This year, instead of exercising my will power to change things in my life, I have opted to turn the whole process over to God. I have figured out that the closer I get to Him, the more He begins to chip away at the things in my life that need to go. Let me give you a verse that has been on my mind a lot lately:
For it is God which worketh in you both to will and to do of his good pleasure. (Philippians 2:13)
This verse tells me that God actually works with our will. Our will is really the problem isn’t it? Paul said that the inside of him was no good thing, “for to will is present with [him]”. Resolutions are about our will, but transformation is about the will of God. We may desire to see things fixed in our lives, but then our will changes, and the fixing stops. However, when transformation takes place from the inside, God not only changes our will, but also implements the changes that need to take place.
You may be thinking: what do I have to do? This is too good to be true. I don’t have to do anything? God does all of the work? Well, you do have to draw nigh to God. He says that if you will do that, He will draw nigh (get close) to you. In order to get close to Him, you are going to have spend more time with Him: reading His Word, and praying. You will also have to spend less time with the world. The world also desires to conform you to what it wants you to be. You see, the world will also mess with your will. If you spend enough time pursuing the things of this world, your thinking will also change; your desires will change. The same is also true with God. Get with Him. Saturate yourself in prayer and the Word, and God will begin to chip away at all of the rough edges in your life, and you will gradually become a vessel more meet (fitted) for the Master’s use.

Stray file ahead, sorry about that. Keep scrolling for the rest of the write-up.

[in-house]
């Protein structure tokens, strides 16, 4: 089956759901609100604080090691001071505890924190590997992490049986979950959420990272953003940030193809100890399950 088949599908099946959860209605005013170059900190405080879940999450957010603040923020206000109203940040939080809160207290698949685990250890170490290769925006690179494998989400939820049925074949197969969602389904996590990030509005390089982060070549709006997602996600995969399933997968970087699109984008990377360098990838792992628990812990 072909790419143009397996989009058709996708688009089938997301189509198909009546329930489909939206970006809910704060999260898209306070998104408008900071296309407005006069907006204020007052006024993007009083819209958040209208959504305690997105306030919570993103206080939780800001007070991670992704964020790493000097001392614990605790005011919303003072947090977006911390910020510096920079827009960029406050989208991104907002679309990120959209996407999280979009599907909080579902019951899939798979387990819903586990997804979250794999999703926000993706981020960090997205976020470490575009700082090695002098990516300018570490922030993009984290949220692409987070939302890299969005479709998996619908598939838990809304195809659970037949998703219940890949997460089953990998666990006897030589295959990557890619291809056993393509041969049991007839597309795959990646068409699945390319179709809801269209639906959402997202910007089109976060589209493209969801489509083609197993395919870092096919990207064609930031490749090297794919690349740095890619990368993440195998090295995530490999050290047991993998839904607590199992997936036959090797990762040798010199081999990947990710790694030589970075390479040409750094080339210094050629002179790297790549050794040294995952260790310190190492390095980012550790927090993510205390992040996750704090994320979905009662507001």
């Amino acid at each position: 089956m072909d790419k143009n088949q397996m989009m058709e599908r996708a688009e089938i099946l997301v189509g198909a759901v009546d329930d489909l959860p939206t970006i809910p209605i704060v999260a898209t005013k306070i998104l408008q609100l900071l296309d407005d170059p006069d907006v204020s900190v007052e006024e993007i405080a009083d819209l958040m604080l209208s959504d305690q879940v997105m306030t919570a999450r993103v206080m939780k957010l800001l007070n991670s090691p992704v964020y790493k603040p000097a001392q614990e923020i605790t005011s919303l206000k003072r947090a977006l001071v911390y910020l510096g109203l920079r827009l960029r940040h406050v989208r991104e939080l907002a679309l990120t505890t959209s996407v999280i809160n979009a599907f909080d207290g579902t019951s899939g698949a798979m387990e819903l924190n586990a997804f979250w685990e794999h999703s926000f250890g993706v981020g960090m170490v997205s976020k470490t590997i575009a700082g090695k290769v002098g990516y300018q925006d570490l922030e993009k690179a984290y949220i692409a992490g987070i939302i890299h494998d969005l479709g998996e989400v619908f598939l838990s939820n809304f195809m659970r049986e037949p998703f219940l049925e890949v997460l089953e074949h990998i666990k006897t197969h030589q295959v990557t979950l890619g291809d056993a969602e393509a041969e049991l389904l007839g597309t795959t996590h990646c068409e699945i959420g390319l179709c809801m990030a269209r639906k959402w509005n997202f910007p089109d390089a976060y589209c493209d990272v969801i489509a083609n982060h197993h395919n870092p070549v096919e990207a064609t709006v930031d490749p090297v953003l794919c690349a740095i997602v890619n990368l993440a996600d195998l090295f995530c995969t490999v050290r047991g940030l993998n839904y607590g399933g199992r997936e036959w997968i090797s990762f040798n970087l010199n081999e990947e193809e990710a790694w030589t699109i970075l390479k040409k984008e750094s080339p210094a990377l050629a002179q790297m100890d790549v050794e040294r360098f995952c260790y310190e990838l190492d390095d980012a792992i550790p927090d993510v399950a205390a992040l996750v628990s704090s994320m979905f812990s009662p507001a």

This New Year, you have some choices to make. You can decide to do nothing: throw in the towel, and wait out the return of Christ. You can also decide to make a long list of things that you want to see changed, goals that you want to see accomplished, etc., and set out through your will power, your tenacity, to implement those things. You may even be successful in fulfilling some of them. Door number three is the option that I am choosing. I am going to take some tangible steps this year to get as far away from the world and as close to God as I possibly can. Then I am going to sit back and watch what He does in my life. No goals this year, just God.
Posted in Devotions by Phil Erickson with 3 comments.
Listen to this morning’s Scripture Song – 1 John 3:1
Read the “1230 Evening and Morning“ devotion for today, by the late Charles Haddon Spurgeon.